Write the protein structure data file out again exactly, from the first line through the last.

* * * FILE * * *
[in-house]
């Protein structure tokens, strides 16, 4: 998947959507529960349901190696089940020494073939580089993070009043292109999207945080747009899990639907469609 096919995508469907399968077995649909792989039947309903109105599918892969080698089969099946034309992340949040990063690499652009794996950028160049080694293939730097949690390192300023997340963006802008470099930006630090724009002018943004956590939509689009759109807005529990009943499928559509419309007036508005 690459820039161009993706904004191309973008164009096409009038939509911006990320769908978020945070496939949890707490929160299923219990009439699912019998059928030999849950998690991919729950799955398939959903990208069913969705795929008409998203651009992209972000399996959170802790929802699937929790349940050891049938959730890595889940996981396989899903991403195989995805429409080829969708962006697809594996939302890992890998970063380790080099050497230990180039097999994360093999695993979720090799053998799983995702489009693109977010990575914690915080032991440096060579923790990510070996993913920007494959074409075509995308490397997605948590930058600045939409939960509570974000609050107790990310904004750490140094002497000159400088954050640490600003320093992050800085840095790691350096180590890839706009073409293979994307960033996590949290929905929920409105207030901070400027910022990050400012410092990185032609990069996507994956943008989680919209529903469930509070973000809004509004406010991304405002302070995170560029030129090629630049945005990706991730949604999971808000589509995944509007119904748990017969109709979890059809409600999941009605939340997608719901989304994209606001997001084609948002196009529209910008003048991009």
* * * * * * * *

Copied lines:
[in-house]
């Protein structure tokens, strides 16, 4: 998947959507529960349901190696089940020494073939580089993070009043292109999207945080747009899990639907469609 096919995508469907399968077995649909792989039947309903109105599918892969080698089969099946034309992340949040990063690499652009794996950028160049080694293939730097949690390192300023997340963006802008470099930006630090724009002018943004956590939509689009759109807005529990009943499928559509419309007036508005 690459820039161009993706904004191309973008164009096409009038939509911006990320769908978020945070496939949890707490929160299923219990009439699912019998059928030999849950998690991919729950799955398939959903990208069913969705795929008409998203651009992209972000399996959170802790929802699937929790349940050891049938959730890595889940996981396989899903991403195989995805429409080829969708962006697809594996939302890992890998970063380790080099050497230990180039097999994360093999695993979720090799053998799983995702489009693109977010990575914690915080032991440096060579923790990510070996993913920007494959074409075509995308490397997605948590930058600045939409939960509570974000609050107790990310904004750490140094002497000159400088954050640490600003320093992050800085840095790691350096180590890839706009073409293979994307960033996590949290929905929920409105207030901070400027910022990050400012410092990185032609990069996507994956943008989680919209529903469930509070973000809004509004406010991304405002302070995170560029030129090629630049945005990706991730949604999971808000589509995944509007119904748990017969109709979890059809409600999941009605939340997608719901989304994209606001997001084609948002196009529209910008003048991009």